By Michael Slother - email
LYNN AND TERRY COUNTY, TX (KCBD) - Advanced methods and technology have oil companies interested in drilling throughout several counties in our area. Land owners are receiving offers to lease mineral rights to the companies, and many of them are seeing big offers.
Geologists think there is oil and natural gas in large shale formations underneath Hockley, Terry, Gaines, Dawson, and Lynn counties, and they want to get it out. If they're right, the economy of communities in these counties could change forever.
"I don't think I'd have an opportunity in 3 or 4 lifetimes to see this," Bill McGowan said. He handles leasing agreements between oil companies and property owners.
Farming is what drives the economy in towns like Brownfield but there's new business in town. Big business. The same can be said about Tahoka and O'Donnell in Lynn County. "There's big smiles on everybody's faces," said Lynn County Clerk Susan Tipton.
Oil and gas company representatives from across the country are in offices like Tipton's, scouring property records to find out who owns mineral rights to areas they're interested in leasing. They negotiate a price per acre and royalty payout in a contract.
None of the oil companies would talk to us on camera, but Tipton says they've told her advancements in technology made companies look to drill. "This has always been there. It's very deep underneath Lynn County but they have found a way to extract this oil and gas in an economical way," she said.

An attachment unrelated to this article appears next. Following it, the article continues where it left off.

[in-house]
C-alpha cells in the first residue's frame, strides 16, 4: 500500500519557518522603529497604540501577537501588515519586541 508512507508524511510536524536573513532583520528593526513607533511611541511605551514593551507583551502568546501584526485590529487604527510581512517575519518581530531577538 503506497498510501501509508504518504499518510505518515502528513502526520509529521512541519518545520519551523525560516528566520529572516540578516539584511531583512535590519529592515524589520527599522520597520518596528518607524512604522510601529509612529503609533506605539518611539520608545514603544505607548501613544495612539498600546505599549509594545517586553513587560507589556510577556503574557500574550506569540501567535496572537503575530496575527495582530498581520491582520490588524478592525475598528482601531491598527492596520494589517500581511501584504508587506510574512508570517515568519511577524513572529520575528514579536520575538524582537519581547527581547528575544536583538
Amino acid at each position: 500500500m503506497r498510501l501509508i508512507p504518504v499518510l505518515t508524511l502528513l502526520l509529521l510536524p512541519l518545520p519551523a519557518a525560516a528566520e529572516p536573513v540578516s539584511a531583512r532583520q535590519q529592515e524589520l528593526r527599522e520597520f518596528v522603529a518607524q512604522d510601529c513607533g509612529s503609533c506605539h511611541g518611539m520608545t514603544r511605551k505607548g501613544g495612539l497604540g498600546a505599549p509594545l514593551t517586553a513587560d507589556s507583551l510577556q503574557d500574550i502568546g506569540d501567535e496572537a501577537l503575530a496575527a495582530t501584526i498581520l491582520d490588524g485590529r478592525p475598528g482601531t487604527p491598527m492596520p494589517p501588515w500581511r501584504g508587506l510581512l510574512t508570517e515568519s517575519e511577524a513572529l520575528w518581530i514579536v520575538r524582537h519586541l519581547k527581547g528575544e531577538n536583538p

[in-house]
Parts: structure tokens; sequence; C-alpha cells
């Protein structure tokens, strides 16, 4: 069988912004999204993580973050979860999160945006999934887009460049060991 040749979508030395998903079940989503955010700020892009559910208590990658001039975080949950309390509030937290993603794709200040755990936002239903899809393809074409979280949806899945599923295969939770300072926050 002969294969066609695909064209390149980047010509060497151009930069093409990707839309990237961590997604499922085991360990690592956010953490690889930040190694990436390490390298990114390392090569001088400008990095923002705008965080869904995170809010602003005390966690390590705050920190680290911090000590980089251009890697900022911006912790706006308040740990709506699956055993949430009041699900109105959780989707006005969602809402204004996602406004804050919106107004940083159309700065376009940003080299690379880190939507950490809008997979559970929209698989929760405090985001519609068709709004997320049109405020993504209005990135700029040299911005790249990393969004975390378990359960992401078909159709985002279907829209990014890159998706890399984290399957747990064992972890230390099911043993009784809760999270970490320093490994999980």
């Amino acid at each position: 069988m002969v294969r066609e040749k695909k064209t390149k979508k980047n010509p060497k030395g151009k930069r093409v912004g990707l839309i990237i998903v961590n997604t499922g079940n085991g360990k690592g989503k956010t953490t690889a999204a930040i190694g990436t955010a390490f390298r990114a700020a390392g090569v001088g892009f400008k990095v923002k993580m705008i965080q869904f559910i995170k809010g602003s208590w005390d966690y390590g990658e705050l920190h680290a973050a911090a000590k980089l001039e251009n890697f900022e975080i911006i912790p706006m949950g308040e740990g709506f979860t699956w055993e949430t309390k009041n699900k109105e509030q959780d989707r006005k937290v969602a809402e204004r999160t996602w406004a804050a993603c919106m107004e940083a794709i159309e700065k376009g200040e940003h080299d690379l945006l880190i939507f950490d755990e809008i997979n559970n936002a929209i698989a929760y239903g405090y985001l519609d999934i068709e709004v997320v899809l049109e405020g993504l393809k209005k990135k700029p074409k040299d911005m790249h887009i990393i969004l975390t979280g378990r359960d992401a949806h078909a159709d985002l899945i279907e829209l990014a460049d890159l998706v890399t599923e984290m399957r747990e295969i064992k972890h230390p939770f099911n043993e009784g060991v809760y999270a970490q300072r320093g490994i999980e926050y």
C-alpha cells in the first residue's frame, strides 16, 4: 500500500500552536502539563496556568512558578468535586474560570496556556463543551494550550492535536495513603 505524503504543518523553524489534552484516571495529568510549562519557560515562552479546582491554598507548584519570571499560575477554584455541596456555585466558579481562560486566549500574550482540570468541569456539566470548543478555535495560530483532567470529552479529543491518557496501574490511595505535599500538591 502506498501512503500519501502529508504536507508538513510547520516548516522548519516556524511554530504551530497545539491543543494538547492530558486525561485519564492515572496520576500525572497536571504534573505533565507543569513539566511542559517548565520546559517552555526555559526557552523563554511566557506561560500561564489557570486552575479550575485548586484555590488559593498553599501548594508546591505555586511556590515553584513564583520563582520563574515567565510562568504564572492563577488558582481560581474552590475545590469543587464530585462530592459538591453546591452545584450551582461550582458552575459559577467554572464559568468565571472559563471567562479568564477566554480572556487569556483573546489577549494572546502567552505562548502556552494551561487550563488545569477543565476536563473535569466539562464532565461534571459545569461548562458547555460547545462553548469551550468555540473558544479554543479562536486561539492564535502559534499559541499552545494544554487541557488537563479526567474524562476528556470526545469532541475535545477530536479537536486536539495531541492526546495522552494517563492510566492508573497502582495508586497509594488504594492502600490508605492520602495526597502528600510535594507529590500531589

An economical way for oil companies means big dollars for landowners. "I have personally worked on more than 6 million dollars in oil and gas lease bonuses in the last 3 months," McGowan said.
Advancements in technology including hydraulic fracturing and directional drilling worked in similar projects throughout the country. "That shale in other places has produced oil and gas," McGowan said.
McGowan gave us an example of how lucrative the business could get if they can extract oil. "If I own 100% of minerals under that land and lease it for a 1/5 or 20%, and it makes 100 barrels per day; that's going to pay me $45,000 a month."
Ryan Smith said he started getting offers in January and they've continued to go up. "First offers were $75 to $150 an acre and 3 to 4 times that is where we're at today," he said.
Some landowners have hundreds of acres that companies are taking a growing interest in.
"They told us it could be anywhere from 3 years that they would be searching these land records," Tipton said.
"I think we'll see our first well drilled in May or June. I think we'll know by the end of the summer how good, bad, or indifferent it's going to be," said McGowan.
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